I've taken a look after a couple of days letting the oil paint dry and decided to rework some parts of the painting so that I can bring out the contrasts made by cloud shadows. I particularly liked the sharpness of the dark cloud on the tip of Big End and to draw this out I've made the cumulus clouds a little more hazy. Next, I've always liked the beech copse which has remained unchanged for millenia. I  had a hard job trying to separate it, make it more defined and allow it to add more depth to the overall paintings structure by leading the eye over the ridge. As ever I need to do this by simplifying the trees and brush marks.

I've abandoned the idea of sheep in the foreground, the main geological  narrative here is the towering gritstone or millstone bulk of Pendle above a sea of limestone. The main Pendle narrative is the mystical shadows and the ancient events that took place here from neolithic times that still has people walking up the hill every halloween.

Wednesday, 21 August 2019

A painting in oils of Sharp Edge Blencathra Painting in mixed media

Sharp Edge Blencathra  First wash of water colour
78 x51 cm


This is one of many drawings and paintings I've made featuring Sharp Edge which is a favourite English Lake District walk of mine. Especially so, in a cold snowy winter when the rock freezes and the grass slopes become ice fields. There's a real feeling of danger  that you can never forget. When your back down the valley in the pub that's what you remember. What you never remember is the tired legs and heavy breathing as you slog to the bottom of the ridge. Then once on rock and ice the feeling is electric and very exciting. Of course it's not Alpine as lacks the height but the steepness of the edge is there and it could be a section of an Alpine or Scottish Mountain ridge.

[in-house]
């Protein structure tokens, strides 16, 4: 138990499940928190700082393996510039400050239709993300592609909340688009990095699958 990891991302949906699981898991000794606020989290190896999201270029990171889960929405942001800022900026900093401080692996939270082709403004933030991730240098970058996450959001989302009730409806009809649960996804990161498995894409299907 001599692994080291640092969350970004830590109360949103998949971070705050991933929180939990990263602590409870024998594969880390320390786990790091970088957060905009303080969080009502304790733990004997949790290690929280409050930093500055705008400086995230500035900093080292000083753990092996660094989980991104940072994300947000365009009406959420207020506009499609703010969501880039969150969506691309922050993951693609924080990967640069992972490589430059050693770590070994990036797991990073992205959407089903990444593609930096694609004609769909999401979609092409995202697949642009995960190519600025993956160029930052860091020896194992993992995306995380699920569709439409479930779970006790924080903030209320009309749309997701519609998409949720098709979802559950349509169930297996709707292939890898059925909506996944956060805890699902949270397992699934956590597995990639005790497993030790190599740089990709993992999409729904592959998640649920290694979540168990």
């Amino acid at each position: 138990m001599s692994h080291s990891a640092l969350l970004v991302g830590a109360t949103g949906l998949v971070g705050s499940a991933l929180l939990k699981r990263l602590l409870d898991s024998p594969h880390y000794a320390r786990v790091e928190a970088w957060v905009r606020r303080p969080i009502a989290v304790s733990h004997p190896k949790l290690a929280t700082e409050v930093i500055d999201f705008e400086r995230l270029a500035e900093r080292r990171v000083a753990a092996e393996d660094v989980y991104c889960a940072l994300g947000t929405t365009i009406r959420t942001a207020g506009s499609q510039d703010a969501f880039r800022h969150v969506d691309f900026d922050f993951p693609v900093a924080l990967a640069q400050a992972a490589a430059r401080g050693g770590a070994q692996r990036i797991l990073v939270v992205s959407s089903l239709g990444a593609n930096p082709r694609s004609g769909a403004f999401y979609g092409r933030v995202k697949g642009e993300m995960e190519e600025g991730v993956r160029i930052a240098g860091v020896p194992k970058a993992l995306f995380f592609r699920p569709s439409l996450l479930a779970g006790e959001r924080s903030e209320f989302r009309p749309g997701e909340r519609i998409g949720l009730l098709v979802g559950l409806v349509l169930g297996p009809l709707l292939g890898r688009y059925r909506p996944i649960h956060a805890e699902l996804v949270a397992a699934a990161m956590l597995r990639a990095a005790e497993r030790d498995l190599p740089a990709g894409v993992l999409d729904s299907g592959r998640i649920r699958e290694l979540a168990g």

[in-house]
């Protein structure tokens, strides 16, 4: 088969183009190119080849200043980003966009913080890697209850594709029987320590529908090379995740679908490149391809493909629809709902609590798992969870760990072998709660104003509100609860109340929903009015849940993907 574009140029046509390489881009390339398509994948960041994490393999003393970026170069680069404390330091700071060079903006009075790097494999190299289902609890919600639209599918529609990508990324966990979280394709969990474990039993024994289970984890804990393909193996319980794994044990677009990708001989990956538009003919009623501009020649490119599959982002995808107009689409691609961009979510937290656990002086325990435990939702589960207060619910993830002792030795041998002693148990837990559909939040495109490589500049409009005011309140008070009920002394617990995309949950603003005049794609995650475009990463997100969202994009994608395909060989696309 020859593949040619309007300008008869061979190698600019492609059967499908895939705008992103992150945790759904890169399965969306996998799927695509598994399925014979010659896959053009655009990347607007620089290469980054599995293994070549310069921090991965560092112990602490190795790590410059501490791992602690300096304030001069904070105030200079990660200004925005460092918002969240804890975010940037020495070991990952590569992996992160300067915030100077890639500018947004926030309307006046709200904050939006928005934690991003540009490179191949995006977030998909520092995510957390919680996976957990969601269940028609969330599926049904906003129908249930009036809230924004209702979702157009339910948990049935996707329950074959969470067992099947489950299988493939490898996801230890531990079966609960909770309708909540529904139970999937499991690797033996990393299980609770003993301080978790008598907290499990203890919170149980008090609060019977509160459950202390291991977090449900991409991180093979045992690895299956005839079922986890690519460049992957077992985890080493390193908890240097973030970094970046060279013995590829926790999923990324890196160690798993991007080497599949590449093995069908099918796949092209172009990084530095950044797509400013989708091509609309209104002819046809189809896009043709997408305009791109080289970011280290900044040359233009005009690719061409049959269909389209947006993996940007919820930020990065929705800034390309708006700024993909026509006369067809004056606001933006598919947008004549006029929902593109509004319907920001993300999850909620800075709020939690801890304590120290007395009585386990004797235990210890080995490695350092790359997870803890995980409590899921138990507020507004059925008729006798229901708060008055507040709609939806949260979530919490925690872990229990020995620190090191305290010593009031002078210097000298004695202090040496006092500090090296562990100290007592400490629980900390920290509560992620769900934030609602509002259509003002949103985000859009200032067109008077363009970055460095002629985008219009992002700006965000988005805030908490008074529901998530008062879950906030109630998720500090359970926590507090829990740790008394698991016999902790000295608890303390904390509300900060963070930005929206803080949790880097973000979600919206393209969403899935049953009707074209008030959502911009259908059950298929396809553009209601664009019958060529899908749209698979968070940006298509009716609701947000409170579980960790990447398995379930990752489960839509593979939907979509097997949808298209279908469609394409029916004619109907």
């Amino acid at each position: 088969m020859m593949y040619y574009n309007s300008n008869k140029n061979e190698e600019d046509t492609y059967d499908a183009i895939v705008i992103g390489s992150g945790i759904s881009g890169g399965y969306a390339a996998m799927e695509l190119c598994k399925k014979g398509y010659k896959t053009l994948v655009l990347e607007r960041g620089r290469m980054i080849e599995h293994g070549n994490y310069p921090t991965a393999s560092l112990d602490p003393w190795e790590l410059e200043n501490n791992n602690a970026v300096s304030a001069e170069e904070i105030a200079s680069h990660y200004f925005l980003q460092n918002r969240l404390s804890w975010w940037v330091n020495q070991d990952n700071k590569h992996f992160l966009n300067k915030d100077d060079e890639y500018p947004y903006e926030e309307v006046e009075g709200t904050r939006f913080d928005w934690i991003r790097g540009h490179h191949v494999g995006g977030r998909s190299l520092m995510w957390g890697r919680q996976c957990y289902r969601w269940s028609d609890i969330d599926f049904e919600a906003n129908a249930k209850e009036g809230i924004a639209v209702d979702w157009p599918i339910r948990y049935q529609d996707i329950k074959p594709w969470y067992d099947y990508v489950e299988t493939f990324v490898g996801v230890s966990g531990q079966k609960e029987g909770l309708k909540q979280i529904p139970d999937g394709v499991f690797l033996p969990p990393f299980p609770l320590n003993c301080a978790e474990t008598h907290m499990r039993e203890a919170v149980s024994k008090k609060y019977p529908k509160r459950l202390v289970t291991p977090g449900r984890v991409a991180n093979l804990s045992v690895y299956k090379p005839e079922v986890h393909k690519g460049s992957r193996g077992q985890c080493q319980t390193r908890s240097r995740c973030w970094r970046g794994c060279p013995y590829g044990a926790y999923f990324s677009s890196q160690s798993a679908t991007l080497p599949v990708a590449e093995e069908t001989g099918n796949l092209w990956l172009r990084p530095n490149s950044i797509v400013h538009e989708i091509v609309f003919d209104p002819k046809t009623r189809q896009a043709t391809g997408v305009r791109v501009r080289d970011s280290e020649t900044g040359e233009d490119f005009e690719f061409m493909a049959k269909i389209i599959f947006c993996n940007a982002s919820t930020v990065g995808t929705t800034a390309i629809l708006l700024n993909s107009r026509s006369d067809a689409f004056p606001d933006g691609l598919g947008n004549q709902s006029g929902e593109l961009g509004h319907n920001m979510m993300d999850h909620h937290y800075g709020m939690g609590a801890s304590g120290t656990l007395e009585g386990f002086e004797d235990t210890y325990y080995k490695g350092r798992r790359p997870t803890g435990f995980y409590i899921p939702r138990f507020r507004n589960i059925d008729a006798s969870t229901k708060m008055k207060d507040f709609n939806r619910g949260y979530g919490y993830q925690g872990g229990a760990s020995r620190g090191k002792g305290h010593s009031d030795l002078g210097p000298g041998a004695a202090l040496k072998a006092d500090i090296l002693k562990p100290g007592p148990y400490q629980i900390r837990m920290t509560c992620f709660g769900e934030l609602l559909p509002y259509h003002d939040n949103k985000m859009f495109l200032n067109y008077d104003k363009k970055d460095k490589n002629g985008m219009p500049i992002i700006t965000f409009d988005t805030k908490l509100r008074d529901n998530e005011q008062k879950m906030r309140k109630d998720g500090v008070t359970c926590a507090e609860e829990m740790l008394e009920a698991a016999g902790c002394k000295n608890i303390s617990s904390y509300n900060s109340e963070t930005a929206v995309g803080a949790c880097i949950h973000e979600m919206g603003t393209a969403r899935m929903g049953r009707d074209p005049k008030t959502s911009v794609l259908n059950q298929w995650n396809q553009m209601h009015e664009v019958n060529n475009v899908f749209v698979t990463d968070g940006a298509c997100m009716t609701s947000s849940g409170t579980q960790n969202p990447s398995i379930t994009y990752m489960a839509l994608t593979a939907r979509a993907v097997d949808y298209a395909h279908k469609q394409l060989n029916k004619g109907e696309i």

This drawing was started some time ago last year when the grasses were getting to that deep ochre colour and contrasting nicely with the pale grey of the volcanic rocks, the sun still high enough to cast deep shadows onto the steep rock walls of the main mountain behind Sharp Edge.


Sharp Edge 1000 x 90 Oil on Canvas

This oil painting which faces downwards into the valley was made about three years ago and found its way to a Gallery in Windermere and thence elsewhere. Ive reposted it here so that I can point out the prominent grass shoulder on the right, this is the same shoulder  that's pictured at the bottom of the  drawing at the top of this post.. 

As with all the others works I will attempt to remember to post regular updates. Many thanks by the way for all the comments to date.This wil eventually join its same size partner on the wall at the Lingholm Kitchen.